2 Useful Native Plants for Dry Shade
Starry Solomon’s Plume (Maianthemum stellatum) and Wild Currant (Ribes americanum) are both useful plants for the native shade garden, or any shade garden for that matter. They are blooming now in our own place. They are not spectacular, but they are beautiful in their own quiet way. Adaptable to a variety of light and soil conditions, they can help provide a sense of fullness and green abundance even in areas of dry shade.
We have Starry Solomon’s Plume mainly in two places: in the Parkway Bed, where I transplanted it by accident and it quickly made itself at home; and at the base of the ‘Donald Wyman’ Crabapple.
Growing about 1 foot tall, this plant spreads by rhizomes but does not cover the ground so densely that it suppresses most other plants. It may be best to mix it with other low-growing companions. In the above picture it is mingling with Wild Geranium (Geranium maculatum), Celandine Poppy (Stylophorum diphyllum) and Wild Strawberry (Fragaria virginiana).
Starry Solomon’s Plume dominates the area under this Crabapple, but other plants have been sneaking in. Unlike many spring-blooming shade plants, Starry Solomon’s Plume stays green throughout the growing season.
In late summer and fall it sports interesting striped berries which eventually turn bright red. This is one of those plants you have to look at closely to appreciate fully.
Wild Currant is a good understory shrub that reaches just 3-4 feet tall (so many shrubs get excessively tall, don’t you think?). Arching stems grow until they touch the ground and take root as new plants, so some effort is needed to control its spread.
Spring flowers grow in dangling clusters of greenish yellow. They are a good source of nectar and pollen for many kinds of bees. In summer there are edible black berries, tart but not bad. I find it best to leave them for the birds – that way you get to watch the Robins, Cardinals, and others feeding on the fruit.
The leaves are a soft green and densely veined. Some people get dramatic fall color, but for us the foliage turns a decent yellow.
What are your favorite plants for dry shade?
I only know Maianthemum racemosum, your starry one is delightful. I don’t know Ribes americanum either is it fragrant?
Unfortunately no, the Ribes americanum is not fragrant – but our Ribes odora is very fragrant.
I didn’t know either of these. When I looked at the USDA map for Maianthemum stellatum it was completely absent across the Gulf states, from Texas to Florida, so that explains that. I especially like the photo of the Solomon’s plume mixing with the other flowers. It’s very attractive, and especially nice that it keeps its foliage.
Yeah, it’s a bummer that so many spring flowers are ephemeral.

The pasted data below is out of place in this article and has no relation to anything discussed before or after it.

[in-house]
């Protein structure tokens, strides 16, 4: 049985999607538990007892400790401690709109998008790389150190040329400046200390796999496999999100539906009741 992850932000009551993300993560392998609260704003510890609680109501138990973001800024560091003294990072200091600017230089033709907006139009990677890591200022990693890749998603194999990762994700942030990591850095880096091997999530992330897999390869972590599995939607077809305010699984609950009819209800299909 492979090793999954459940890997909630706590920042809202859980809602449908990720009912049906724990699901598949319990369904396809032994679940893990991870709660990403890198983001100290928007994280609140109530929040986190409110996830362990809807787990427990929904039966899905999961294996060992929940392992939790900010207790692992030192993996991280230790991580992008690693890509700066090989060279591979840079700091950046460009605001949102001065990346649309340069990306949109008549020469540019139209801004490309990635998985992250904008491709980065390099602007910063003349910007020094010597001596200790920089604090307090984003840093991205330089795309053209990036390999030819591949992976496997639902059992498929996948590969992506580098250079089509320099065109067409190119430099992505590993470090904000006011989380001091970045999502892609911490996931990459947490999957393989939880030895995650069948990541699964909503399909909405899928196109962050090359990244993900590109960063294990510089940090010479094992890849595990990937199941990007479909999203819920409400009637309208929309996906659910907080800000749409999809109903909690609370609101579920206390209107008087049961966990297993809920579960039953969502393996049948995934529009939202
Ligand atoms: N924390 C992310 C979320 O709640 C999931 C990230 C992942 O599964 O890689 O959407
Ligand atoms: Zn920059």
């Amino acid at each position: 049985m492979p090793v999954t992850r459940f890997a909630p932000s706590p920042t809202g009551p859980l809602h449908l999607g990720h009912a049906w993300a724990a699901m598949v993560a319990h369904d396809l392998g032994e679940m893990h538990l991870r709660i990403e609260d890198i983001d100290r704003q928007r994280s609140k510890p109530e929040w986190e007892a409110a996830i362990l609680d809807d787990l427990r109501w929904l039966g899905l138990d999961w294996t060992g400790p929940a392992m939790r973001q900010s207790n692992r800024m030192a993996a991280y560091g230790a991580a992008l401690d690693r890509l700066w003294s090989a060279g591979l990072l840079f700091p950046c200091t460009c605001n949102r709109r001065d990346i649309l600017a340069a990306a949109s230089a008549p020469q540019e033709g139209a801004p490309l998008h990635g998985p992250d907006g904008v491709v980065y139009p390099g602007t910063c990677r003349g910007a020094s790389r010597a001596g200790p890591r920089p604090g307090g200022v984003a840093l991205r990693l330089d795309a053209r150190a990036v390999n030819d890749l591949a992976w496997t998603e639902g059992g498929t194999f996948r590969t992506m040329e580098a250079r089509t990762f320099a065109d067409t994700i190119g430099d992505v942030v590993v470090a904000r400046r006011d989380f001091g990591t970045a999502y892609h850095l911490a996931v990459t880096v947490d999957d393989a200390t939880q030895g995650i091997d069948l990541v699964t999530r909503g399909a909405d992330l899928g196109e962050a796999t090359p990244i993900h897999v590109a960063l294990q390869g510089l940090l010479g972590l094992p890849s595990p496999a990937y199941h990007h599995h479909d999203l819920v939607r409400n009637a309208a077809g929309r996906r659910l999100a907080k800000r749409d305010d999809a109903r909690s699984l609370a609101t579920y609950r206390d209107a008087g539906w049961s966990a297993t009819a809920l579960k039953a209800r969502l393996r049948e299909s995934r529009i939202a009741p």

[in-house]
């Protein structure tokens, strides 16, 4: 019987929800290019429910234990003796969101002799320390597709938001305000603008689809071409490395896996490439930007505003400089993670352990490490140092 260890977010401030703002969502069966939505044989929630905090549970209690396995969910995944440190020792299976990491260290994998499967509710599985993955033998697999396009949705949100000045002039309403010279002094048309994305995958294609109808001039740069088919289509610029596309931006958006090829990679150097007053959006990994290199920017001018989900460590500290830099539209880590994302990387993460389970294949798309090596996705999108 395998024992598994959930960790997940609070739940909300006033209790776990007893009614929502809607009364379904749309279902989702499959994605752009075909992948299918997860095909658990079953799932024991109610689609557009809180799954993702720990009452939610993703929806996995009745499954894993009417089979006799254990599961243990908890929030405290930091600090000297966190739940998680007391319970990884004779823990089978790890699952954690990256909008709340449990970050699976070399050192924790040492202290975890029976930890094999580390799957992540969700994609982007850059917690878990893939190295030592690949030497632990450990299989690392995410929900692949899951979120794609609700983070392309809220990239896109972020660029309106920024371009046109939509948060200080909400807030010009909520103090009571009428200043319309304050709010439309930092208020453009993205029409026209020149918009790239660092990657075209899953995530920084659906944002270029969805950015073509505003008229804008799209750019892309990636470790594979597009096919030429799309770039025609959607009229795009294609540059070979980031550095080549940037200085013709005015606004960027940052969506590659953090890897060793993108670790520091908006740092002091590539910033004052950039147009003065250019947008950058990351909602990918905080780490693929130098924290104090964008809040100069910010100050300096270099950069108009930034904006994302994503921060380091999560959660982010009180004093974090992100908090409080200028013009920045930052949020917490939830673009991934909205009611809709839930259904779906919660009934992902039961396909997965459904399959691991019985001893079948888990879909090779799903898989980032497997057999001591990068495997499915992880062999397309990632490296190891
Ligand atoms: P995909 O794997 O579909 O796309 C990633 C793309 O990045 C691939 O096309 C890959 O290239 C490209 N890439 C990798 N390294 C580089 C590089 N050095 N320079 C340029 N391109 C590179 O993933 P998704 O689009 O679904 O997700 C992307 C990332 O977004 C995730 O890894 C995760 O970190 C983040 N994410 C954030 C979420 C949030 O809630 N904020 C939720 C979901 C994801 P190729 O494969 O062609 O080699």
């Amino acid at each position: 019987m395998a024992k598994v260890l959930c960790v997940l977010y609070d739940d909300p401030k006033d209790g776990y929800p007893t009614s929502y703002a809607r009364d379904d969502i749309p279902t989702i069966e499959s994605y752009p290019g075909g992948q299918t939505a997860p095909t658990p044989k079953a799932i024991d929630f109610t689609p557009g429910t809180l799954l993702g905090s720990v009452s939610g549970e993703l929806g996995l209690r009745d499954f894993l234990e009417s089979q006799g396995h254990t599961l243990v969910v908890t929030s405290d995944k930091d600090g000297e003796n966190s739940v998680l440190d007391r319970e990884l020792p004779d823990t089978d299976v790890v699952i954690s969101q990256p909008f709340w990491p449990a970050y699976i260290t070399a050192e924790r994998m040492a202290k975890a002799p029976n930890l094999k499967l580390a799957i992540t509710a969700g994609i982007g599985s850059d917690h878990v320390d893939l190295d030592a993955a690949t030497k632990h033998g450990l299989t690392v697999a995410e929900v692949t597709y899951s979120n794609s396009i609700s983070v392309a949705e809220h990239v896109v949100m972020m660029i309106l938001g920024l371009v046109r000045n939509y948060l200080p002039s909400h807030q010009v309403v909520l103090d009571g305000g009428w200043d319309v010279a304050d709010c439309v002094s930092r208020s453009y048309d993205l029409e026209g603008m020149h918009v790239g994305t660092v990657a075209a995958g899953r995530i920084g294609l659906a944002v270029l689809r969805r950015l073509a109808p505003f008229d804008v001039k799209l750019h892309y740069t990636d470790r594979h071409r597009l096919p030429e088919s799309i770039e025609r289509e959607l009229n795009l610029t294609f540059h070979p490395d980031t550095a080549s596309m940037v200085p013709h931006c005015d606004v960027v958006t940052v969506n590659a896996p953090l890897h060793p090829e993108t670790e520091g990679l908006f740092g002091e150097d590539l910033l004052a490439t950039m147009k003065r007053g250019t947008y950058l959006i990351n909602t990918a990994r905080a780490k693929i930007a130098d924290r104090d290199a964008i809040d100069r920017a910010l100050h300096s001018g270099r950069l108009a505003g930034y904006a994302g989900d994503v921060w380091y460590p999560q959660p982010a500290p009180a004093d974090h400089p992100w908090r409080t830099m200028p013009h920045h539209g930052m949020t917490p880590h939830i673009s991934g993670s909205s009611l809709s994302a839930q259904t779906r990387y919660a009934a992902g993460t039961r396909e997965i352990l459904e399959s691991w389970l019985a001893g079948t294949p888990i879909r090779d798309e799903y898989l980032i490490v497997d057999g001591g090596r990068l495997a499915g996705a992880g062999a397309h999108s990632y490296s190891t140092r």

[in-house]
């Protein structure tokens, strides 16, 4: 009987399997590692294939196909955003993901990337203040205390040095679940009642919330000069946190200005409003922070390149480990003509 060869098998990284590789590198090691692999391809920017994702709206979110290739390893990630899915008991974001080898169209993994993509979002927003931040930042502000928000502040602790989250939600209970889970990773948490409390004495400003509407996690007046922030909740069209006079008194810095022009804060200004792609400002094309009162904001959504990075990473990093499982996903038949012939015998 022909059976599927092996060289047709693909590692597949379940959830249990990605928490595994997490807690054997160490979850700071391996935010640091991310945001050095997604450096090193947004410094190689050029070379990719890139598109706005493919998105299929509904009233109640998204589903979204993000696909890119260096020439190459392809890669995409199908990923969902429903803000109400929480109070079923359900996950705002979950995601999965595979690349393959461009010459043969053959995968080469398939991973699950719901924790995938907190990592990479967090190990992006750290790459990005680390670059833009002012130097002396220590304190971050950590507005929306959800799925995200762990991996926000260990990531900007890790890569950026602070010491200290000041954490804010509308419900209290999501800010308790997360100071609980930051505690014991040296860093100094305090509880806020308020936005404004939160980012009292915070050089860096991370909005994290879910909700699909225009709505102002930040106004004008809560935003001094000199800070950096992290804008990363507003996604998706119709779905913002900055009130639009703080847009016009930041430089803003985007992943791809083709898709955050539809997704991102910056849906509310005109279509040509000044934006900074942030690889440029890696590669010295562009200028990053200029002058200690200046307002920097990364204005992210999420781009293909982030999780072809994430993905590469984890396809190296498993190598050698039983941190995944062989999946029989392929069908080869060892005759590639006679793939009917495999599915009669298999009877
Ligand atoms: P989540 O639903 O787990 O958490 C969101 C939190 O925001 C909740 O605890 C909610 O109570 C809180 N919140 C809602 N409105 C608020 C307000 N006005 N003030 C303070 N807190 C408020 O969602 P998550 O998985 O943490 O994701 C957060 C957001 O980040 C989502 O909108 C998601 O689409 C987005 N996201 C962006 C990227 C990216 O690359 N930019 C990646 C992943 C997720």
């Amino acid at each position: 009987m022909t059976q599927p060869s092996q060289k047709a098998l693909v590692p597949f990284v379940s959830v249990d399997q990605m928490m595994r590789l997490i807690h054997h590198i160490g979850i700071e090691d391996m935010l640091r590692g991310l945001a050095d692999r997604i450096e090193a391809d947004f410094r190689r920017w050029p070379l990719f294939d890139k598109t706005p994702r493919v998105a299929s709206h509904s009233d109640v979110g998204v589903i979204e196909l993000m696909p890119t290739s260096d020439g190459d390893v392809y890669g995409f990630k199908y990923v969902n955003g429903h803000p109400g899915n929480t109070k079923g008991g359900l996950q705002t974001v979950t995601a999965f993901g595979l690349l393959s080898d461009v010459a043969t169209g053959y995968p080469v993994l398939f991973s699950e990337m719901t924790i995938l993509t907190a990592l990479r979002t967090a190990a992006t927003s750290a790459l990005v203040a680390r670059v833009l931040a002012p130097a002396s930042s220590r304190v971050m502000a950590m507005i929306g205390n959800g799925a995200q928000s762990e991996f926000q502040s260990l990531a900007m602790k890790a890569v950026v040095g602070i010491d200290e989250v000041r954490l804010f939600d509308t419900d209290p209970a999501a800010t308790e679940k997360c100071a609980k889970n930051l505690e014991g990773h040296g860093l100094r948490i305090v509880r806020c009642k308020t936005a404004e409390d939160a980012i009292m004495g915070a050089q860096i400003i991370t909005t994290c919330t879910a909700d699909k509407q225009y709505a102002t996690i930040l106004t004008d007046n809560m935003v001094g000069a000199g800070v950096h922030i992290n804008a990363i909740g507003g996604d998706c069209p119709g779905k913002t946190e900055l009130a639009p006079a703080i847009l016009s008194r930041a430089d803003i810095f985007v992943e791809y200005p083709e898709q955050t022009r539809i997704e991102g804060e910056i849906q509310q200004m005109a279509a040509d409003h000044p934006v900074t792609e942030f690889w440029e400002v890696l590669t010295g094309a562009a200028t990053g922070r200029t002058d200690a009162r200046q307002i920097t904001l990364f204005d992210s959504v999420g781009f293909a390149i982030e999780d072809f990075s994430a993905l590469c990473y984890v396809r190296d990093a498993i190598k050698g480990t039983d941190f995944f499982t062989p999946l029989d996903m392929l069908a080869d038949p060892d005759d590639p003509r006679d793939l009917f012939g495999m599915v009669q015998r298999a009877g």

You said the magic words to me, ‘dry shade’. I have lots of that. Tree root competition is the factor. I would like to try both of these.
Yeah, we have some trees with thirsty roots, especially the Silver Maple.
Yes, please, people share! I have dry shade, alkaline soil and hordes of plant and soul destroying rabbits. I need more native suggestions( for the US northeast, but can also include Carolinian zone, as I live in southern ON)!!!
Rabbits certainly are soul-destroying. Wild Ginger is a good plant for dry shade. Big Leaf Aster is another good one.
I’m with Lisa. I will keep these plants in mind.
I think they are definitely worth checking out.
Different plants than what I can grow, but it’s useful to know about native shade lovers from our various regions.
I think so, too.
It’s always good to know more shade tolerant plants!
I hadn’t heard of that Ribes. Here in the PNW our native is Ribes sanguineum, which gets big (10ft. tall), but it has beautiful bright pink flowers in late winter/early spring, which feed the hummingbirds. It’s a good shrub for dry areas. My favorite perennials for dry shade are Epimedium, and two ferns, Asplenium scolopendrium (hart’s tongue) and Polypodium scouleri (leathery polypody). Brunnera does ok for me in dry shade too.
I have some Epimedium, but I’m not familiar with those ferns. I didn’t know that Brunnera could do well in dry soil.
Creeping bellflower (Campanula rapunculoides) is good for dry shade but a lot of people don’t like it because it can be invasive. I wonder how other campanulas would do in dry shade?
Count me among those who don’t like it. It’s growing in my back garden. I don’t even try to dig it out, I just pull out the stems when the spirit moves me, and I try to make sure it doesn’t bloom.
I think it spreads more by stolons than by seeds but I know it’s very difficult to get rid of.
It’s hard to imagine dry anything anywhere lately, but I think I do have a spot I would like to plant with something other than whatever it is that keeps taking over. Thanks for planting the suggestion in my head.
With all the rain this month, I know what you mean.
The Starry Solomon’s Plume grows naturally here, but I’ll have to consider the Wild Currant. Thanks for the tip! Do rabbits eat it? 😉
Thankfully, rabbits do not. Seems like rabbits don’t like leaves that are highly textured or have a strong flavor. Although it does seem they will learn to like new plants, especially if they are hungry enough. Thinking of the Virginia Bluebells.
Ha! I believe our ‘dry’ shade is different from what we know as ‘dry’. In my former neighborhood, I got about a foot of rain annually. Trona gets about four inches. Of course that is an extreme case, and no one does much gardening there.
Yeah, I would say that “dry” definitely means different things depending on context.
I love any plant that will grow in dry shade. Here it’s ferns. Love those striped berries.xxx
The ferns I grow like moisture, but I understand that there are some that tolerate dry soil.